Off the grid
Chancellor Angela Merkel announced Tuesday that seven of Germany's 17 nuclear power stations would be shut down, at least until the end of a three-month moratorium on the extension of the lifespans of Germany's nuclear stations.
The decision was made as a direct result of the nuclear disaster currently unfolding at the Fukushima nuclear power plant in Japan.
The shutdown affects those power stations that were put into operation before the end of 1980. In addition, all of Germany's nuclear power stations would undergo new safety tests. Merkel promised that by the end of the moratorium, due to run out by June 15, "all safety questions would be answered."
"We want to use the time of the moratorium to accelerate the energy conversion [towards renewable sources]," Merkel said at the press conference. "That means we will look at the infrastructure of that conversion, analyze it, and see where there are opportunities to accelerate it. We will also look again at how we can provide more support to renewable energy."
Apart from the chancellor, the meeting was attended by Environment Minister Norbert Röttgen, Economics Minister Rainer Brüderle, as well as the state premiers of the five states where nuclear power stations are located: Baden-Württemberg, Schleswig-Holstein, Hesse, Lower Saxony and Bavaria.
Brüderle said that while the move could result in price-hikes on electricity bills, there would be no shortfall in the energy supply. Claudia Kemfert, energy spokeswoman at the German Institute for Economic Research (DIW), told Reuters news agency that this depended on how long the power plants would be off the grid. "In the short term, you can remove up to four or five nuclear reactors from the grid," she said.
The political opposition views Merkel's moratorium as an election campaign maneuver. It means that no decision will be made on the future of nuclear power in Germany until after five crucial state elections: in Saxony-Anhalt, on March 20, in Baden-Württemberg, Rhineland-Palatinate and Hesse, all on March 27, and in Bremen on May 22.
Sigmar Gabriel, head of the Social Democratic Party (SPD) was withering on Merkel's new plan: "She claimed then that all safety concerns in German nuclear power stations had been cleared up, and she claimed we needed nuclear power in Germany. Now we know that none of that was true."
"Suddenly seven nuclear power stations can be shut down without any problem ensuring supply," Gabriel continued. "And suddenly they're not so safe. It would have been more appropriate to check safety before you extend lifespans."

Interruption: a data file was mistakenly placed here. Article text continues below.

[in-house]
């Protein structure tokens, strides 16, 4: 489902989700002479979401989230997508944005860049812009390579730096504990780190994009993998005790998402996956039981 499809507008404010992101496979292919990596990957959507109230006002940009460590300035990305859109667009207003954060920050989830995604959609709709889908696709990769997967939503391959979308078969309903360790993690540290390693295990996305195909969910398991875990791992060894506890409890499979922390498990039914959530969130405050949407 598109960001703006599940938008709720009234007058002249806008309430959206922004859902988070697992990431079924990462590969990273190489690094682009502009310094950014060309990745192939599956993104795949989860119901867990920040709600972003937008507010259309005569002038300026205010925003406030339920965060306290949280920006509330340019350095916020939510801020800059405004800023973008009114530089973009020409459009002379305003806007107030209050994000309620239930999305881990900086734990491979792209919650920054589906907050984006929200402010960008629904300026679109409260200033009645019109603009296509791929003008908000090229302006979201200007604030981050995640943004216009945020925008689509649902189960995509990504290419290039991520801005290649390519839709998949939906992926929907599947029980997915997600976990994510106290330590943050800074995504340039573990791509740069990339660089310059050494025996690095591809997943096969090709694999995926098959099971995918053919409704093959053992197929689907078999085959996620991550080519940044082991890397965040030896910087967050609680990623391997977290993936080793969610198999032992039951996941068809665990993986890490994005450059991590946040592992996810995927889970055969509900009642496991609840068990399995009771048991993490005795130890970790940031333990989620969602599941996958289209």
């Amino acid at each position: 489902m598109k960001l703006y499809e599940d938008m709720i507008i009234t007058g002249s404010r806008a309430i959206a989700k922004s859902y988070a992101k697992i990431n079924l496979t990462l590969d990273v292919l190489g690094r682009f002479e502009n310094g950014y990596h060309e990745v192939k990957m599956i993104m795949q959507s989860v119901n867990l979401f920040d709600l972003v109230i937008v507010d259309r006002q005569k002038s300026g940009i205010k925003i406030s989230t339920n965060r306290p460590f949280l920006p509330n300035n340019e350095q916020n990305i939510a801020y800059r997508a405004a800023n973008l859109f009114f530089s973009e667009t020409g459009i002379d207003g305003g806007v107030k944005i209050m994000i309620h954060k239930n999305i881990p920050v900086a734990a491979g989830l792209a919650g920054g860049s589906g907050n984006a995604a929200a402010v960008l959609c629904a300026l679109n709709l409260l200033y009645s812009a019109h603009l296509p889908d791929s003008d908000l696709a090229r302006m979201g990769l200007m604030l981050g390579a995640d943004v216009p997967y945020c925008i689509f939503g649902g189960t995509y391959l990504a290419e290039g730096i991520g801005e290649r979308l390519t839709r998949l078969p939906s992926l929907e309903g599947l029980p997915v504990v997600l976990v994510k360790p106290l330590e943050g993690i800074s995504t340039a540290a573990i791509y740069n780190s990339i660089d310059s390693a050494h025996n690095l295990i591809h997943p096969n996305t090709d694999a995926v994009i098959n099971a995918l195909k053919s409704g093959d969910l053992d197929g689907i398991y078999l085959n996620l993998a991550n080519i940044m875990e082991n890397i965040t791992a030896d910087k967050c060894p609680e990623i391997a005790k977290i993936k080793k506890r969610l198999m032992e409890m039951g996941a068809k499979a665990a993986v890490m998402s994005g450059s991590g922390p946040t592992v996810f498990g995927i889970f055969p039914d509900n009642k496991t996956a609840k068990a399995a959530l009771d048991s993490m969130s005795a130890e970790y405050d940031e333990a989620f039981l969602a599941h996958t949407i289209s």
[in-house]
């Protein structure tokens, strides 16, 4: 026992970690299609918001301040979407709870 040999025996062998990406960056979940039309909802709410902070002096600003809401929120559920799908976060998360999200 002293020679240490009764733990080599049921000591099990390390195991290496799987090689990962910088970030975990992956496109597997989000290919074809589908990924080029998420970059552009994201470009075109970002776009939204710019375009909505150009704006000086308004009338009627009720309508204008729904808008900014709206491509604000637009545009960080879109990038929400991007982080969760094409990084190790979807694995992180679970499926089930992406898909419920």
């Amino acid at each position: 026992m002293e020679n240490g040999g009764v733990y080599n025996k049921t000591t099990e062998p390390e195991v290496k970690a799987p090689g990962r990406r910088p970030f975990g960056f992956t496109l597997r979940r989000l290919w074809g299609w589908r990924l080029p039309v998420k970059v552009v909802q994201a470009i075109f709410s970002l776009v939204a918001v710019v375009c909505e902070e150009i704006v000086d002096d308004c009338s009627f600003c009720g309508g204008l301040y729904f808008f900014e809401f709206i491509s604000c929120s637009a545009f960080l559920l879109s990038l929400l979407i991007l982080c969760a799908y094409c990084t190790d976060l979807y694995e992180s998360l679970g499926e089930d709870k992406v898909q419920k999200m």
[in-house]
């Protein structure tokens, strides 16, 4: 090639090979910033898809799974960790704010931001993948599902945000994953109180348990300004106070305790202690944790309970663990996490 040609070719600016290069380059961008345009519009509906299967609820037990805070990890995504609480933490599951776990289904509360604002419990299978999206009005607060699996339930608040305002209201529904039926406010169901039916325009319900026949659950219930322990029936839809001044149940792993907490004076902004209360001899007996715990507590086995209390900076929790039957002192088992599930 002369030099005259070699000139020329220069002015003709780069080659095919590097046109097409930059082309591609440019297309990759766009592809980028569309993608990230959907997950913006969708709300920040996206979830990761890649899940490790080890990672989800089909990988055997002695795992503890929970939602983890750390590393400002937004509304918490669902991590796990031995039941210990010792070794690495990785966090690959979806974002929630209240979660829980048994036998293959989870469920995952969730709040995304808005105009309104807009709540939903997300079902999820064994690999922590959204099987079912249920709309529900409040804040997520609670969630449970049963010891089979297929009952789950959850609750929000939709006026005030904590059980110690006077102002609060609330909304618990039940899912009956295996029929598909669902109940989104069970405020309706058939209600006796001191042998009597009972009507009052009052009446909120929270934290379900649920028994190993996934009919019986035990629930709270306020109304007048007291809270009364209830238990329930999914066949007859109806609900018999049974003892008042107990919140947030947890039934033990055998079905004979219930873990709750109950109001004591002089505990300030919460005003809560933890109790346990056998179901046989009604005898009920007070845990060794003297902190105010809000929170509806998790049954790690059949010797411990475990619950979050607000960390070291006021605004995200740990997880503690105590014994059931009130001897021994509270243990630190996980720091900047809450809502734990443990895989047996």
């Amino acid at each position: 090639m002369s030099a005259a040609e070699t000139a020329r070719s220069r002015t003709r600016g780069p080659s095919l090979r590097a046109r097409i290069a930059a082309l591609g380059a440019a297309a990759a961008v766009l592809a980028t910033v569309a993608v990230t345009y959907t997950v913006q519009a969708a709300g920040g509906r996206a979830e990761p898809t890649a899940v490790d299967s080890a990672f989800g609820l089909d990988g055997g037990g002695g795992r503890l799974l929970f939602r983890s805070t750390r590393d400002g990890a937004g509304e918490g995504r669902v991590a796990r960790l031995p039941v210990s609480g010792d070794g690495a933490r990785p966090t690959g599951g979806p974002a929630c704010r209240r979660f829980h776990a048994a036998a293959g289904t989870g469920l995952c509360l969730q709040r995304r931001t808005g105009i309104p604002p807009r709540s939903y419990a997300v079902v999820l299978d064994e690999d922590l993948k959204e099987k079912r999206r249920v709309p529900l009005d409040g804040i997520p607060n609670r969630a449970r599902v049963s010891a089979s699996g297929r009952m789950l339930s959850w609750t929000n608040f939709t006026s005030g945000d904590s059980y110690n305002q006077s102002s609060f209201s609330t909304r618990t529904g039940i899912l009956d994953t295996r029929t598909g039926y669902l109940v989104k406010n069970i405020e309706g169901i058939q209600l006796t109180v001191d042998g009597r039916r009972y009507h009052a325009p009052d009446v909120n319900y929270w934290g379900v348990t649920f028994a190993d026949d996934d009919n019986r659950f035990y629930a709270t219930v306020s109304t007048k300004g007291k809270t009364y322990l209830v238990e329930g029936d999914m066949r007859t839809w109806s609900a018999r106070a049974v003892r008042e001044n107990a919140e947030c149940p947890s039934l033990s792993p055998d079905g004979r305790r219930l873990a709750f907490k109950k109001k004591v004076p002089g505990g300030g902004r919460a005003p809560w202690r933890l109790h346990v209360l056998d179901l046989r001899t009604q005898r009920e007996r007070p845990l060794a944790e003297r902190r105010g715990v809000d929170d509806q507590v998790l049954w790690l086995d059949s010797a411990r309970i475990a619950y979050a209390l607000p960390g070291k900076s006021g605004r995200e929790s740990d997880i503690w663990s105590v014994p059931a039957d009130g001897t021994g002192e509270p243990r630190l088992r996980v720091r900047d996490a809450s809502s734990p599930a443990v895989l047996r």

There has been particular attention paid to the Neckarwestheim power plant in Baden-Württemberg, focus of a 60,000-strong demonstration at the weekend. Baden-Württemberg Premier Stefan Mappus, considered a supporter of nuclear power, announced that the older of the two reactors at Neckarwestheim, which went into operation in 1976, would be shut down permanently.
The effect of Japan's unfolding nuclear catastrophe on Germans could not be clearer. After the protests in Baden-Württemberg on Saturday, an estimated 110,000 people demonstrated in 450 German towns on Monday against the extension of nuclear power.
Opinion polls suggest that up to 80 percent of Germans are now against Merkel's decision to extend nuclear power, while 72 percent said Germany's seven oldest reactors needed to be shut down immediately.
The seven reactors to be shut down immediately are Neckarwestheim 1, Philippsburg 1 (in Baden-Württemberg), Biblis A und B (Hesse), Isar 1 (Bavaria), Unterweser (Lower Saxony) and Brunsbüttel (Schleswig-Holstein).
In addition to Neckarwestheim 1, the Isar and Brünsbüttel reactors are likely to remain closed permanently. An eighth reactor, Krümmel (Schleswig-Holstein), which is currently closed after breakdowns, will probably never be reconnected.
Germany's nuclear power stations currently provide around 23 percent of the country's electricity.
Author: Ben Knight (Reuters, dpa)
Editor: Michael Lawton